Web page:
- Category: Volume 87 (Fall 2015 - Spring 2016)
- Published: 13 April 2016
- Written by AMANDA GANGIDINO | LIFESTYLE EDITOR
A college education is a colossal investment, but many have begun to question its worth.
In today’s world, landing a job is a difficult feat. Back in the day, a college degree was your ticket to a well-paying job. Recent studies have revealed that most college students will not receive a return on their college investment until they are middle-aged. Many have not seen their college tuition dollars reimbursed into their paychecks because they are working minimum wage jobs due to their inability to find a position after graduation. The barista at your local Starbucks might have a business degree, but due to their lack of experience within their field of study, they cannot land a job. Nearly half of college graduates are underemployed and working jobs that do not require a bachelor’s degree.
Exactly six months after you moved the tassel from right to left and proudly walked off the stage with your diploma in hand, your gift from the government finds its way to you in the form of federal loans. Your government federal loan payments begin with an average interest rate of 4.29 percent and up. Once your decades of payments begin you may ask the question, “Was my education worth the cost?”
Being a current undergraduate student with intentions of earning my college diploma, there are times that I begin to question the worth of my education. Personally, I have always dreamt of going to college straight out of high school; that always seemed to be the only logical option. However, with statistics proving that a college education does not guarantee success, that dream of mine maybe should have remained as a dream. Personally, I am taking out loans to pay for my education. Some students are fortunate enough that their tuition is being paid for and in that case this article might not be relevant to them. However, my fellow students that also are utilizing loans to pay for their education can relate to the anxiety and pressure of finding a high-paying job upon graduation.
Taking out loans to pay for college feels as if you have a huge weight on your back. Typically, I tend to ignore that there are thousands of dollars accumulating each day that I am sitting in class. With tuition increasing by 4.95 percent this year alone, I would rather pretend that my financial obligations are not as steep. After all, ignorance is bliss, right?
Scholarships, grants, and loans may soften the blow of tuition costs, but it is absurd to think that universities can place such a high price tag on knowledge. Some colleges charge $65,000 a year for attendance, not including room and board or your books. After four years, one can expect to be in over $200,000 of debt without a guarantee of receiving a high-paying job after graduation. It is safe to say that no matter who is paying the bill, college is a debt sentence.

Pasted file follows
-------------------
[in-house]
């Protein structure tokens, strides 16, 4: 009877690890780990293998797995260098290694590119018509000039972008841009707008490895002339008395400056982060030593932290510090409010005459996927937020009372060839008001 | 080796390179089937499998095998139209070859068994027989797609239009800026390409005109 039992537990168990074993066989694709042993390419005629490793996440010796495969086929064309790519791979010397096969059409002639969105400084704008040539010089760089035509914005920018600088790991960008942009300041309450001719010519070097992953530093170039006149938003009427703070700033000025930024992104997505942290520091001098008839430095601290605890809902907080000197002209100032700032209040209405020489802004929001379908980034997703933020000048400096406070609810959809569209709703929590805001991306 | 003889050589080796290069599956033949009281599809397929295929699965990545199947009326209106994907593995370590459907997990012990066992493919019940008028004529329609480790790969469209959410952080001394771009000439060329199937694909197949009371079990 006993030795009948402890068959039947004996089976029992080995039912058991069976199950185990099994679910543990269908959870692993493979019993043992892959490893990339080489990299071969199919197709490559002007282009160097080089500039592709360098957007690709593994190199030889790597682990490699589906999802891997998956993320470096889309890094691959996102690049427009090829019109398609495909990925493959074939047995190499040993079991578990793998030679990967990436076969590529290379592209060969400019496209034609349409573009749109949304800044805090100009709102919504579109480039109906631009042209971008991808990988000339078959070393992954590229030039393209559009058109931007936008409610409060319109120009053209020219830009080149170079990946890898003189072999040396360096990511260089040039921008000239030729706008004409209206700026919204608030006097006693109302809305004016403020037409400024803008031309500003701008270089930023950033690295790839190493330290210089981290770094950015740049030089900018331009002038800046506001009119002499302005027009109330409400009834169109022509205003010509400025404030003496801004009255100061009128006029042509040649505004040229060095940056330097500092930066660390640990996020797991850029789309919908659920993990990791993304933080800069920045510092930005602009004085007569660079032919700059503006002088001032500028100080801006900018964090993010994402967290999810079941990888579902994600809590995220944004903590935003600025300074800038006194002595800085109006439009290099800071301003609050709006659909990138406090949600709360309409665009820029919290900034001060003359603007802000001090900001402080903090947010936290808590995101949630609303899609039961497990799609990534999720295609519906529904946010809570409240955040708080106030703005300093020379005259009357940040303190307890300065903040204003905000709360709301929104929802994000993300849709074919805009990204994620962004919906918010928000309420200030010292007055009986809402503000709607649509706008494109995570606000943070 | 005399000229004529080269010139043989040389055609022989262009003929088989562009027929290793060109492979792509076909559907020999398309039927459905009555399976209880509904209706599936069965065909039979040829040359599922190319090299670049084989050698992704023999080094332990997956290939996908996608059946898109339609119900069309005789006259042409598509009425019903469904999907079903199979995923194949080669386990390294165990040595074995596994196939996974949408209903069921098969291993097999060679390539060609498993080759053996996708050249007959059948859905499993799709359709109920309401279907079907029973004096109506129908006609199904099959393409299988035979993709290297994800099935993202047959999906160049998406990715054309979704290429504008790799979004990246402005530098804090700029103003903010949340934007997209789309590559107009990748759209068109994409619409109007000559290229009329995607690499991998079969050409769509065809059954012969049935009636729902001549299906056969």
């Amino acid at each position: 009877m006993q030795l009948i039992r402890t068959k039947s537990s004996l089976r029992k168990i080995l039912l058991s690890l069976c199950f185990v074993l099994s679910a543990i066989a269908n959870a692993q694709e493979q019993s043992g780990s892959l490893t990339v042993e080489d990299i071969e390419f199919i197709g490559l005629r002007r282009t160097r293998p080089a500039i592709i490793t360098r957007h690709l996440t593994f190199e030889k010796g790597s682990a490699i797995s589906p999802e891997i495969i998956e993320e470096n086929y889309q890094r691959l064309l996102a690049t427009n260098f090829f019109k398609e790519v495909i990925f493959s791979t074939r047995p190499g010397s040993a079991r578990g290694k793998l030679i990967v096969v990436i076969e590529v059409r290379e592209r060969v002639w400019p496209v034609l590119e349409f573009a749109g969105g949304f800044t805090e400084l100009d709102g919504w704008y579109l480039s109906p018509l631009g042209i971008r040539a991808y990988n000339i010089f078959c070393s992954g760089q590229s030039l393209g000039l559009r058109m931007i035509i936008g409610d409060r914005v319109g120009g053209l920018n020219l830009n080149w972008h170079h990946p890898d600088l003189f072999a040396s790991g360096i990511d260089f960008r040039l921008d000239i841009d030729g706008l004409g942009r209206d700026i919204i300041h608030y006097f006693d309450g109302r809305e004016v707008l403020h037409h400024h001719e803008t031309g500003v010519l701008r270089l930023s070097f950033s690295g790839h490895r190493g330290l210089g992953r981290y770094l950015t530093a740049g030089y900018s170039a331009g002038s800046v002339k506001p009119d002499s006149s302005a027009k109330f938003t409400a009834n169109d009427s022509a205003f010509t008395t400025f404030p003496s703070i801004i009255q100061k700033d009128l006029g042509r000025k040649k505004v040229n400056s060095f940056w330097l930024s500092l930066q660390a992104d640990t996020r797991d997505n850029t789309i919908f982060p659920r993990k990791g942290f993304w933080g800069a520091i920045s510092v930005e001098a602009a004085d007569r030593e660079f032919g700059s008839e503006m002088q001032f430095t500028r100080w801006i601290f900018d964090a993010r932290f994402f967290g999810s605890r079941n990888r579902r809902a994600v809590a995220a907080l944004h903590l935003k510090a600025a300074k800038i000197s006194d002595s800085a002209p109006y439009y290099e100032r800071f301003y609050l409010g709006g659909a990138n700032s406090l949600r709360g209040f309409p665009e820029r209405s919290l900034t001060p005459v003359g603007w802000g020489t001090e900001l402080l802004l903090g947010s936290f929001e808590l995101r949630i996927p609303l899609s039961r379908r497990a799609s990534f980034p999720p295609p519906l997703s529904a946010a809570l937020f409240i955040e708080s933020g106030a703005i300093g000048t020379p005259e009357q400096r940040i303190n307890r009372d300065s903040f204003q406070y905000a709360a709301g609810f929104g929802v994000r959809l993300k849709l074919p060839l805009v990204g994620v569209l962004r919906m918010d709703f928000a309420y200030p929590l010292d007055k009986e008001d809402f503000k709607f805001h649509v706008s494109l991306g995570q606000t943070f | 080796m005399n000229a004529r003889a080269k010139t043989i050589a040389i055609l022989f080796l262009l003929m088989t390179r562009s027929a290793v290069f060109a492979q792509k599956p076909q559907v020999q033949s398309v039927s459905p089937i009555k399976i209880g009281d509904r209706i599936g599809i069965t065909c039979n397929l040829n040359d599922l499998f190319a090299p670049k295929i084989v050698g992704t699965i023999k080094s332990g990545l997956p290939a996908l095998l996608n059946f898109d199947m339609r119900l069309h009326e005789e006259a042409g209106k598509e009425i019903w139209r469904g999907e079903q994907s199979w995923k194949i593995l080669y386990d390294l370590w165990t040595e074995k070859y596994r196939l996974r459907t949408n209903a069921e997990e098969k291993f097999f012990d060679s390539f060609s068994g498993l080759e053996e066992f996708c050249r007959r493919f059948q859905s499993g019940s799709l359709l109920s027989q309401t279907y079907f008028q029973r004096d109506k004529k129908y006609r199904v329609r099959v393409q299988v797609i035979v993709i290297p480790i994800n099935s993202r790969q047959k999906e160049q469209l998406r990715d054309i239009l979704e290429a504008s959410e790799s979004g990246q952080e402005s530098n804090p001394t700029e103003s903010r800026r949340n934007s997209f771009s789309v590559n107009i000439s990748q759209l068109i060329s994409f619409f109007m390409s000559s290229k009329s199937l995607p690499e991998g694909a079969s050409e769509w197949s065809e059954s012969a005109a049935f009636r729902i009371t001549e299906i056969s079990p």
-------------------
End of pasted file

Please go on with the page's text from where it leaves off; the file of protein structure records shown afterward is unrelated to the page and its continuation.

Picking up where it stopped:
I am conflicted as to whether or not college is a smart investment. Although I have been exposed to unbelievable opportunities and new perspectives thus far, tuition costs seem unreasonable. Many classes that are required to graduate will not be valuable in the real world or many career paths. Our curriculum should be centralized more towards the knowledge each student must have upon graduation to obtain the job of their choice. Most skill sets are learned on the job not even in the classroom. I feel that more credit should be allocated for internships since they open the door for opportunities and grant students with concrete experiences.
We continue to spend thousands and thousands of dollars on our diplomas hoping that it will be our ticket to our success. There are no guarantees in life and that piece of paper might bring you success or it may not. We all begin our journey of higher education with a positive outlook, but as the years progress, we question the return on our investments. It is disappointing that something as rewarding as getting an education is unattainable for most.
I think college is worth the time, stress, and of course some money. However, I do not think it is worth how much many colleges are charging their students. Many of us dream of attending college to secure our future, but the high costs of education might leave us with an uncertain financial standing for the rest of our lives.
College student loan debt is at an all-time high. Many of us may never get to live out the American Dream with these lofty loans because we may not be able to qualify for a mortgage or secure a high-paying job. In fact, many positions consider a bachelor degree as a minimum requirement, but would rather hire a candidate that has his or her masters. The college debt never ends.
A college education is worth an investment. It is up to you to decide how much you are willing to spend on this venture in your life. The knowledge you gain molds you into a critical consumer of information that is presented to you, but sitting in a classroom does not provide you with any real world experience. College may be a debt sentence, but most of the time it will be your entry ticket into the real world. Make the most out of this time and get your money’s worth because you are paying a lot to sit in those seats.